Multisensory Methods for Early Literacy Learning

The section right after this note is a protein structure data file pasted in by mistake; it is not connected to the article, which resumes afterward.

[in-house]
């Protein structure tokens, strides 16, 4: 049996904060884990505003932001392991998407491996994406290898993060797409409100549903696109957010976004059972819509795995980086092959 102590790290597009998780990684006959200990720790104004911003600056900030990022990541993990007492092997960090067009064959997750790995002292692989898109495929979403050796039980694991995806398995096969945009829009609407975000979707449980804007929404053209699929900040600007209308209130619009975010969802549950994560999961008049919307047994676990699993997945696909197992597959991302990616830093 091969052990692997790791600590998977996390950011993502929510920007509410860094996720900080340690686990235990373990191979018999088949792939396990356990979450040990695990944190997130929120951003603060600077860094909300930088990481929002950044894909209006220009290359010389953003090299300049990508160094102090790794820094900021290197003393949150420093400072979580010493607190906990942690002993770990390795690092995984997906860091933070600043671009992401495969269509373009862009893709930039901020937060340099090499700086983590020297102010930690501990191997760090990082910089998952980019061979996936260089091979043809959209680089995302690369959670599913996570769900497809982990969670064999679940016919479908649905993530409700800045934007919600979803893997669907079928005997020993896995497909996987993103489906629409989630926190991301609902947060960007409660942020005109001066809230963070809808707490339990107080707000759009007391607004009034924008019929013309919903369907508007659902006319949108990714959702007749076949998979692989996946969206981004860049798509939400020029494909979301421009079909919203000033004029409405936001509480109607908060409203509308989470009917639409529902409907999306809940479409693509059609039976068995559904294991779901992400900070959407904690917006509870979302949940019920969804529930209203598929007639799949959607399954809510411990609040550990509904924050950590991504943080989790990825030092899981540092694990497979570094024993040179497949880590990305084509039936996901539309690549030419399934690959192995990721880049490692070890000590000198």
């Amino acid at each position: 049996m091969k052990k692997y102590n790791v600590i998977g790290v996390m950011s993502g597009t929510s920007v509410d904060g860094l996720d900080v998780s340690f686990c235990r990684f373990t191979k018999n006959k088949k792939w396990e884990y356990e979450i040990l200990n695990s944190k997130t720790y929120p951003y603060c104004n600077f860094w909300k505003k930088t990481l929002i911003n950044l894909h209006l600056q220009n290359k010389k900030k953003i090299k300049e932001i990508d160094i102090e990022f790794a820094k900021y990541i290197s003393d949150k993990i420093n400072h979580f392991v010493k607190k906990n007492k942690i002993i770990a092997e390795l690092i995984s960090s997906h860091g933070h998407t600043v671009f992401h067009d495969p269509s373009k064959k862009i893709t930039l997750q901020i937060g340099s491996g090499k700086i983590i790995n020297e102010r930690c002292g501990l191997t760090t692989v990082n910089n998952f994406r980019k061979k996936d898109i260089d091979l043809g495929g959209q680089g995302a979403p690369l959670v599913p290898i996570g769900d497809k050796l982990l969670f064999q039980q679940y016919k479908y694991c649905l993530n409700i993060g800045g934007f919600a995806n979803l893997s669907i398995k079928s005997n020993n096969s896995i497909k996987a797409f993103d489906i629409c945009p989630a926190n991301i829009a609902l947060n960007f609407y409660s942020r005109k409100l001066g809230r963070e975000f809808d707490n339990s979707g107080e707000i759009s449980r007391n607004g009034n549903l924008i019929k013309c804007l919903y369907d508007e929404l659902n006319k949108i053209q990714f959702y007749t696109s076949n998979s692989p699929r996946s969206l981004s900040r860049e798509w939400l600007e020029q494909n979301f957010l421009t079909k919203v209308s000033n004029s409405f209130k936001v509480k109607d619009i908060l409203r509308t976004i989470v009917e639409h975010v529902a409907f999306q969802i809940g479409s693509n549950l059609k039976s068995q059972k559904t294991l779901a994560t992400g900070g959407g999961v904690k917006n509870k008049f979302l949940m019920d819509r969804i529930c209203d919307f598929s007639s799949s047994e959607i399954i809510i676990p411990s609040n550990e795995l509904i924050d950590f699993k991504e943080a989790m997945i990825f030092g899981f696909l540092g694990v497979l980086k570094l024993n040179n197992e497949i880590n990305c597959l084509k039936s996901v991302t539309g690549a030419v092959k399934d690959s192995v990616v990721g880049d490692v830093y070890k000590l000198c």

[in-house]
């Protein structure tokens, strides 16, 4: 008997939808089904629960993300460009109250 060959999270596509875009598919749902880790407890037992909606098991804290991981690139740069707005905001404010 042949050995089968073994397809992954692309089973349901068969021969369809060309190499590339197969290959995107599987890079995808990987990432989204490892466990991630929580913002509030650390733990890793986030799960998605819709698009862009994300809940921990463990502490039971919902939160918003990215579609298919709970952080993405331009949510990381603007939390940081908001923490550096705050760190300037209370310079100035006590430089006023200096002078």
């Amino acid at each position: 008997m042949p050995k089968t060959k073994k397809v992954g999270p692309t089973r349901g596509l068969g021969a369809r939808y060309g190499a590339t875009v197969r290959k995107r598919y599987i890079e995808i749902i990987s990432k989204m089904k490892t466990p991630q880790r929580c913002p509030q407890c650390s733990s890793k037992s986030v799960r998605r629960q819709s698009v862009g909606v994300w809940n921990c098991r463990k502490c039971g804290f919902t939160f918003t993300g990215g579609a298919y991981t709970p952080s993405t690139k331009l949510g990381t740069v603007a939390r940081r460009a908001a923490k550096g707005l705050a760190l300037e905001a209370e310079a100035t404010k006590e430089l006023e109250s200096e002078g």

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The simultaneous stimulation of two or more of the sensory receptors is termed multisensory. Visual, auditory, kinaesthetic and tactile information converges in the brain to be integrated so that an object may be efficiently and accurately perceived. This integration can also play an important role in the learning of new skills. The purpose of this chapter is to review multisensory processing and the use of multisensory methods to enhance early literacy skills in normally developing preschool aged children. Although little empirical research exists on the efficacy of multisensory instruction in early literacy skill acquisition, the few existing studies have been conducted in ecologically valid settings and provide valuable insights into how these strategies may be used to benefit young children's early literacy development. A key component of these strategies may be their incorporation of both a tactile and kinaesthetic component (e.g., tracing and manipulating letters with fingers) in addition to the traditional visual and auditory only methods (e.g., instructor presents a printed letter and says the letter name and/or sound). The application of these multisensory methods in preschool and home settings will be highlighted. The recommendation is made that teachers and parents use multisensory strategies to help scaffold early literacy learning. However, further carefully controlled studies are critical to determine the exact benefits of multisensory processes and instruction in early literacy learning.
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